Topic: Human Values – lessons from the lives and teachings of great leaders, reformers and administrators;

6. What does this quote means to you? (150 words)

“States are doomed when they are unable to distinguish good men from bad.” ― Confucius.

Difficulty level: Moderate

Why the question:

The question is part of the static syllabus of General studies paper – 4 and part of ‘Quotes Wednesdays’ in Mission-2024 Secure.

Structure of the answer:

Introduction: 

Begin by explaining the literal meaning of the quote and highlighting its core meaning about selflessness.

Body:

Write about the presence of good and bad people in the country and societies across the world. It is pertinent for the state to identify them. Good people should be encouraged and bad people should be punished. If good people are punished and bad people rewarded, states are bound to be doomed. Substantiate with examples.

Conclusion:

Summarise by highlighting the importance of the quote in the present day.

Introduction

There are good and bad people in the country and societies across the world. It is pertinent for the state to identify them. Good people should be encouraged and bad people should be punished. If good people are punished and bad people rewarded, states are bound to be doomed. For instance, if corrupt people in government are tolerated perpetually, nation goes into crisis. Sri Lanka’s example is a case in point.

Body

Bad men must be punished and stopped at their roots. The biggest example in history is that of Hitler’s Germany. Hitler’s agenda led to holocaust and genocide of jews which remains one of the worst incidents in history. Likewise, those who encouraged wars due to aggression spelled doom in their nations.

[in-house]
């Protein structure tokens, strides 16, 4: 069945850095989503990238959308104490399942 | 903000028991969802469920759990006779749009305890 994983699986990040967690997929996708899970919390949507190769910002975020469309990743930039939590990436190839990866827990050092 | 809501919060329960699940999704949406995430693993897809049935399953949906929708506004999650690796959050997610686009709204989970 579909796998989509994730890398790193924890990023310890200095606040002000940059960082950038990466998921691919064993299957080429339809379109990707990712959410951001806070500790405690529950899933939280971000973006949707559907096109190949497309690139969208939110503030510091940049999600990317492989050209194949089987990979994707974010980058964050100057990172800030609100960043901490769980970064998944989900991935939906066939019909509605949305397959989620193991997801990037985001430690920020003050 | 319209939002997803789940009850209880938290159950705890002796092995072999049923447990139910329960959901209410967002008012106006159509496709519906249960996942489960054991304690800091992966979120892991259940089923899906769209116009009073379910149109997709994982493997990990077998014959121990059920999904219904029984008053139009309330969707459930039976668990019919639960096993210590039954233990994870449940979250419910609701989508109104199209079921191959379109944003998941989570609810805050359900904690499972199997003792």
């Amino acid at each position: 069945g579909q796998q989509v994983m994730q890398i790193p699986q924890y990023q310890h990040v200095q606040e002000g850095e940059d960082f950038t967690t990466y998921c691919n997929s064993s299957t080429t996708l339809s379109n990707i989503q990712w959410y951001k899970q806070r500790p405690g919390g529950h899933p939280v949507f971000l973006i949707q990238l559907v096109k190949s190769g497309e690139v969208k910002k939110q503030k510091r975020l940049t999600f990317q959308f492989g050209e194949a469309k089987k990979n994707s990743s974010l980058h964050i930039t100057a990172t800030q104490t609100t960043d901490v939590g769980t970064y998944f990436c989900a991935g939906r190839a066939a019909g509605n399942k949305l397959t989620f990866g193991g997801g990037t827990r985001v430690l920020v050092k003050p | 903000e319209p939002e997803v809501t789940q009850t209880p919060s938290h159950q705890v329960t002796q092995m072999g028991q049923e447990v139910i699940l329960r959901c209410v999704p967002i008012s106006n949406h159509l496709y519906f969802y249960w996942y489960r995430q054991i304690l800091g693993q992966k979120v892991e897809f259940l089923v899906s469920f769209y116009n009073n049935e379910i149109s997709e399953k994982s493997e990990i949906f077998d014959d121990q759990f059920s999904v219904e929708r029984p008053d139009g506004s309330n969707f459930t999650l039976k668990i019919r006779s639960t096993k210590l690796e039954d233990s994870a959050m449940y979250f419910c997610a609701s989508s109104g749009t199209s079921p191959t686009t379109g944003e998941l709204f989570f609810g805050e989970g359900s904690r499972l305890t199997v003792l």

It is important to make a role model out of great personalities who inspire to do good work than glorify those who have an ulterior motive. Gandhiji, Nelson Mandela, Martin Luther King, the world is replete with such personalities.

Positive reinforcement and presenting the tragic history as is without any propaganda can make a nation more resilient against bad intentions of people. As a society one must recognize the bad elements and make the system strong to weed these people out of the society and shun them from their agenda.

Conclusion

Thus, states are the ultimate beneficiary or losers based on their ability to identify good people from the bad. Issues of corruption, cronyism, dictatorship, wars are a result of such bad people taking powerful place in the nation. Only an aware citizenry can prevent such people from gaining seats of power in the society and the country.

 

Topic: Human Values – lessons from the lives and teachings of great leaders, reformers and administrators;

7. What does this quote means to you? (150 words)

“The purpose of life is not to be happy. It is to be useful, to be honorable, to be compassionate, to have it make some difference that you have lived and lived well.” – Ralph Waldo Emerson

Difficulty level: Moderate

Why the question:

The question is part of the static syllabus of General studies paper – 4 and part of ‘Quotes Wednesdays’ in Mission-2024 Secure.